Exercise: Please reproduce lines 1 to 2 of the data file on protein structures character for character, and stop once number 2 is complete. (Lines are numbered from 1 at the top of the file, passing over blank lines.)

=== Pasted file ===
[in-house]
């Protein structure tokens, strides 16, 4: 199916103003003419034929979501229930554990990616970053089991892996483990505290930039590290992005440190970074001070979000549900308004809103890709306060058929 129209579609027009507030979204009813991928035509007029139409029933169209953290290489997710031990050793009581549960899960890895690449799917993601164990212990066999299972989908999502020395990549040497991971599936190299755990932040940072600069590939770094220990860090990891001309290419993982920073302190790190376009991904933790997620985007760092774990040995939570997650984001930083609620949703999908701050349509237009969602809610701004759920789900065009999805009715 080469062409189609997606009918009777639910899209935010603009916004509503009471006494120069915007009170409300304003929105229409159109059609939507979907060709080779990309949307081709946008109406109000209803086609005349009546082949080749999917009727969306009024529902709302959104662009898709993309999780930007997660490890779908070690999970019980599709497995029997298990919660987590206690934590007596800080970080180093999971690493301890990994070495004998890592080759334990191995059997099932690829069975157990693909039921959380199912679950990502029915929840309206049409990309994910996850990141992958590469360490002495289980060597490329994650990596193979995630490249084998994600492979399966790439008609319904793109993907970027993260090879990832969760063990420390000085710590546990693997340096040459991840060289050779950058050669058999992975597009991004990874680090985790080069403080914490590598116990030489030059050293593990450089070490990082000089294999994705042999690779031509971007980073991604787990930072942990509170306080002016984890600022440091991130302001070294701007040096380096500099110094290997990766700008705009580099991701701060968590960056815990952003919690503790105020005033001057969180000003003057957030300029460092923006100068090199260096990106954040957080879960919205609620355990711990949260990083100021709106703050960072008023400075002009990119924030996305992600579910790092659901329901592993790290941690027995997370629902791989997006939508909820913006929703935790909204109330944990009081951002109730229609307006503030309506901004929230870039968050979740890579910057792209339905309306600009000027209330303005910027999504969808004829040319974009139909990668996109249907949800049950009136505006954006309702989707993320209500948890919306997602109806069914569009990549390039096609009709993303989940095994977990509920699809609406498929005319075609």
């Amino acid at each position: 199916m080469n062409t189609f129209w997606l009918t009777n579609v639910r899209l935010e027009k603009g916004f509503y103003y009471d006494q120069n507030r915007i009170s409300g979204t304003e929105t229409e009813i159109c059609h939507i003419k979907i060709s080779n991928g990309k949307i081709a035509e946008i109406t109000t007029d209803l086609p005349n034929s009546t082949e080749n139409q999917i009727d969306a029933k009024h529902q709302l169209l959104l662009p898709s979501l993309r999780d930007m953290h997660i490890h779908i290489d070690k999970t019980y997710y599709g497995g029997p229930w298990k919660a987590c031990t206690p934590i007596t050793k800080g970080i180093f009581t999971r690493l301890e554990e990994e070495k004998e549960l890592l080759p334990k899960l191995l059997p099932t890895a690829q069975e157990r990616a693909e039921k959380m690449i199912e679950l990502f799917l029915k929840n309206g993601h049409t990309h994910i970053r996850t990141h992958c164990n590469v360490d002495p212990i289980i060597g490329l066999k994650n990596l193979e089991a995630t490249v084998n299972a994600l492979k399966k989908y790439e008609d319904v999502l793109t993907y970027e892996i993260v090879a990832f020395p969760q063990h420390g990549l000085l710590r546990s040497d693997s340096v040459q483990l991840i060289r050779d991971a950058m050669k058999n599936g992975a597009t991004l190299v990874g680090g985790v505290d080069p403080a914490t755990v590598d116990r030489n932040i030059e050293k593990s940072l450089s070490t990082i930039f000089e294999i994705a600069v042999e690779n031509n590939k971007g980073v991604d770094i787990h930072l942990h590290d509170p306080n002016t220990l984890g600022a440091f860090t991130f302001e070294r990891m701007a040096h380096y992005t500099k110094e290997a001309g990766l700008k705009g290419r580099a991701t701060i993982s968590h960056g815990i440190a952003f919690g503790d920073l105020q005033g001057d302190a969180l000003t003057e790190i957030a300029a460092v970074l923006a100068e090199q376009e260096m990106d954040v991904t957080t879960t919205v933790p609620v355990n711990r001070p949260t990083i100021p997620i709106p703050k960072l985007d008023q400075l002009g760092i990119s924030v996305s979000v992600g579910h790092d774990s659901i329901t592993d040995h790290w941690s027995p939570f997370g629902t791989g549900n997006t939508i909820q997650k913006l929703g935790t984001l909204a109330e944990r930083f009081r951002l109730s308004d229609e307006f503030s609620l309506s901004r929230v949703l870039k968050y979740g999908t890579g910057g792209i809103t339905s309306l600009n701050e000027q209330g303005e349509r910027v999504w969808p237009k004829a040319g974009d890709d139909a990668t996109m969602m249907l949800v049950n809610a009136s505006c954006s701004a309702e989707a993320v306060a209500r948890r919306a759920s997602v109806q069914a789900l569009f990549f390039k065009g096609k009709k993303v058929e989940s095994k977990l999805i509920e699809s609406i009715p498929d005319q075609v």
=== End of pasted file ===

[in-house]
């Protein structure tokens, strides 16, 4: 199916103003003419034929979501229930554990990616970053089991892996483990505290930039590290992005440190970074001070979000549900308004809103890709306060058929 129209579609027009507030979204009813991928035509007029139409029933169209953290290489997710031990050793009581549960899960890895690449799917993601164990212990066999299972989908999502020395990549040497991971599936190299755990932040940072600069590939770094220990860090990891001309290419993982920073302190790190376009991904933790997620985007760092774990040995939570997650984001930083609620949703999908701050349509237009969602809610701004759920789900065009999805009715 080469062409189609997606009918009777639910899209935010603009916004509503009471006494120069915007009170409300304003929105229409159109059609939507979907060709080779990309949307081709946008109406109000209803086609005349009546082949080749999917009727969306009024529902709302959104662009898709993309999780930007997660490890779908070690999970019980599709497995029997298990919660987590206690934590007596800080970080180093999971690493301890990994070495004998890592080759334990191995059997099932690829069975157990693909039921959380199912679950990502029915929840309206049409990309994910996850990141992958590469360490002495289980060597490329994650990596193979995630490249084998994600492979399966790439008609319904793109993907970027993260090879990832969760063990420390000085710590546990693997340096040459991840060289050779950058050669058999992975597009991004990874680090985790080069403080914490590598116990030489030059050293593990450089070490990082000089294999994705042999690779031509971007980073991604787990930072942990509170306080002016984890600022440091991130302001070294701007040096380096500099110094290997990766700008705009580099991701701060968590960056815990952003919690503790105020005033001057969180000003003057957030300029460092923006100068090199260096990106954040957080879960919205609620355990711990949260990083100021709106703050960072008023400075002009990119924030996305992600579910790092659901329901592993790290941690027995997370629902791989997006939508909820913006929703935790909204109330944990009081951002109730229609307006503030309506901004929230870039968050979740890579910057792209339905309306600009000027209330303005910027999504969808004829040319974009139909990668996109249907949800049950009136505006954006309702989707993320209500948890919306997602109806069914569009990549390039096609009709993303989940095994977990509920699809609406498929005319075609």